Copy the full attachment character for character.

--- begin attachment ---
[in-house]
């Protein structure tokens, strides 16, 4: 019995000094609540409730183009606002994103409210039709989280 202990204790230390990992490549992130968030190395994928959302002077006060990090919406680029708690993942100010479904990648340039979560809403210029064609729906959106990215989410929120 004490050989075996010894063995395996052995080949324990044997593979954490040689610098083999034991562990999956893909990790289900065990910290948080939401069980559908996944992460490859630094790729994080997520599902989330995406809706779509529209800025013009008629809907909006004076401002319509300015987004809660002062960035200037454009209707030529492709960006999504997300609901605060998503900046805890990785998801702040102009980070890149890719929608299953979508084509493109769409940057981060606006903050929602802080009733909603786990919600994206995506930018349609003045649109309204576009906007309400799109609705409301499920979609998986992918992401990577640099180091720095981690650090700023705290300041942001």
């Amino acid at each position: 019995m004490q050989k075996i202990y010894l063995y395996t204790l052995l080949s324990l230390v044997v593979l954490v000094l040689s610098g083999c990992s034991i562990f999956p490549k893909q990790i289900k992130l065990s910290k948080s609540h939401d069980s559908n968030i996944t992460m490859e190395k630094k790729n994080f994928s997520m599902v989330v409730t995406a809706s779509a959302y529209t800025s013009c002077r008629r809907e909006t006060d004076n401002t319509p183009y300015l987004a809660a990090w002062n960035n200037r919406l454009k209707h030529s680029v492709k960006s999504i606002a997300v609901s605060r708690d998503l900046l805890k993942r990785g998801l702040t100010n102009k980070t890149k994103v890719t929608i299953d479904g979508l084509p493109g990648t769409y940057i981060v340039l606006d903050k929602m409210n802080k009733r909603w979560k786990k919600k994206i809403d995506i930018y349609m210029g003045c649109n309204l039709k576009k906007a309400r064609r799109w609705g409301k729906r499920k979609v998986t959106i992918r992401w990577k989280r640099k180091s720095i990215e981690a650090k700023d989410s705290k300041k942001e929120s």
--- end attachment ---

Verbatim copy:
[in-house]
């Protein structure tokens, strides 16, 4: 019995000094609540409730183009606002994103409210039709989280 202990204790230390990992490549992130968030190395994928959302002077006060990090919406680029708690993942100010479904990648340039979560809403210029064609729906959106990215989410929120 004490050989075996010894063995395996052995080949324990044997593979954490040689610098083999034991562990999956893909990790289900065990910290948080939401069980559908996944992460490859630094790729994080997520599902989330995406809706779509529209800025013009008629809907909006004076401002319509300015987004809660002062960035200037454009209707030529492709960006999504997300609901605060998503900046805890990785998801702040102009980070890149890719929608299953979508084509493109769409940057981060606006903050929602802080009733909603786990919600994206995506930018349609003045649109309204576009906007309400799109609705409301499920979609998986992918992401990577640099180091720095981690650090700023705290300041942001």
């Amino acid at each position: 019995m004490q050989k075996i202990y010894l063995y395996t204790l052995l080949s324990l230390v044997v593979l954490v000094l040689s610098g083999c990992s034991i562990f999956p490549k893909q990790i289900k992130l065990s910290k948080s609540h939401d069980s559908n968030i996944t992460m490859e190395k630094k790729n994080f994928s997520m599902v989330v409730t995406a809706s779509a959302y529209t800025s013009c002077r008629r809907e909006t006060d004076n401002t319509p183009y300015l987004a809660a990090w002062n960035n200037r919406l454009k209707h030529s680029v492709k960006s999504i606002a997300v609901s605060r708690d998503l900046l805890k993942r990785g998801l702040t100010n102009k980070t890149k994103v890719t929608i299953d479904g979508l084509p493109g990648t769409y940057i981060v340039l606006d903050k929602m409210n802080k009733r909603w979560k786990k919600k994206i809403d995506i930018y349609m210029g003045c649109n309204l039709k576009k906007a309400r064609r799109w609705g409301k729906r499920k979609v998986t959106i992918r992401w990577k989280r640099k180091s720095i990215e981690a650090k700023d989410s705290k300041k942001e929120s």